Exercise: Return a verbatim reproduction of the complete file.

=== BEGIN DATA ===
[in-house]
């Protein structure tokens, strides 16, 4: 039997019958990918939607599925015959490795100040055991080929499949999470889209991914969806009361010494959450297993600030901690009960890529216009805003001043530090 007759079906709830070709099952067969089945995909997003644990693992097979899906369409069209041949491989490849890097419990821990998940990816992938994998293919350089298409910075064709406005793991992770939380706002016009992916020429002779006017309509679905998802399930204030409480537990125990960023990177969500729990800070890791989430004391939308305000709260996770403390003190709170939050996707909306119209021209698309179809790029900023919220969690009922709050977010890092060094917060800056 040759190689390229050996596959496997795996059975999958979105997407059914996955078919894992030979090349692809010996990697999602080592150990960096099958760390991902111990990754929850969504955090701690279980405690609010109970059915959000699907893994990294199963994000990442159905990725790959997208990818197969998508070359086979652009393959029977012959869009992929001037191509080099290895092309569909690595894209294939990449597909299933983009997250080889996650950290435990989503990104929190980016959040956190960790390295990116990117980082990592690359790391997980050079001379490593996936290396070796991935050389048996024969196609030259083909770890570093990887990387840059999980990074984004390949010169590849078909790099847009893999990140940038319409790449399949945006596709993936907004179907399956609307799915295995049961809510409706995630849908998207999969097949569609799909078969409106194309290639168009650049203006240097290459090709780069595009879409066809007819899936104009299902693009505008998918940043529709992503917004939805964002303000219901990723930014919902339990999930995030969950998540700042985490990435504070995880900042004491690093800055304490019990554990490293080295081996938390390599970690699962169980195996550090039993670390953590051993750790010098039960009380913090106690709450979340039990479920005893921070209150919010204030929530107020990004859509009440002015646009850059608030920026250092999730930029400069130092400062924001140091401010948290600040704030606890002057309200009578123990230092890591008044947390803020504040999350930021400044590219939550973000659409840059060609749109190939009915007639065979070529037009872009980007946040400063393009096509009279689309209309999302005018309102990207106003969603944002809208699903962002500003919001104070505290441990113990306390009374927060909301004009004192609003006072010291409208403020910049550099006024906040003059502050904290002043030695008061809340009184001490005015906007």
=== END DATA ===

[in-house]
């Protein structure tokens, strides 16, 4: 039997019958990918939607599925015959490795100040055991080929499949999470889209991914969806009361010494959450297993600030901690009960890529216009805003001043530090 007759079906709830070709099952067969089945995909997003644990693992097979899906369409069209041949491989490849890097419990821990998940990816992938994998293919350089298409910075064709406005793991992770939380706002016009992916020429002779006017309509679905998802399930204030409480537990125990960023990177969500729990800070890791989430004391939308305000709260996770403390003190709170939050996707909306119209021209698309179809790029900023919220969690009922709050977010890092060094917060800056 040759190689390229050996596959496997795996059975999958979105997407059914996955078919894992030979090349692809010996990697999602080592150990960096099958760390991902111990990754929850969504955090701690279980405690609010109970059915959000699907893994990294199963994000990442159905990725790959997208990818197969998508070359086979652009393959029977012959869009992929001037191509080099290895092309569909690595894209294939990449597909299933983009997250080889996650950290435990989503990104929190980016959040956190960790390295990116990117980082990592690359790391997980050079001379490593996936290396070796991935050389048996024969196609030259083909770890570093990887990387840059999980990074984004390949010169590849078909790099847009893999990140940038319409790449399949945006596709993936907004179907399956609307799915295995049961809510409706995630849908998207999969097949569609799909078969409106194309290639168009650049203006240097290459090709780069595009879409066809007819899936104009299902693009505008998918940043529709992503917004939805964002303000219901990723930014919902339990999930995030969950998540700042985490990435504070995880900042004491690093800055304490019990554990490293080295081996938390390599970690699962169980195996550090039993670390953590051993750790010098039960009380913090106690709450979340039990479920005893921070209150919010204030929530107020990004859509009440002015646009850059608030920026250092999730930029400069130092400062924001140091401010948290600040704030606890002057309200009578123990230092890591008044947390803020504040999350930021400044590219939550973000659409840059060609749109190939009915007639065979070529037009872009980007946040400063393009096509009279689309209309999302005018309102990207106003969603944002809208699903962002500003919001104070505290441990113990306390009374927060909301004009004192609003006072010291409208403020910049550099006024906040003059502050904290002043030695008061809340009184001490005015906007």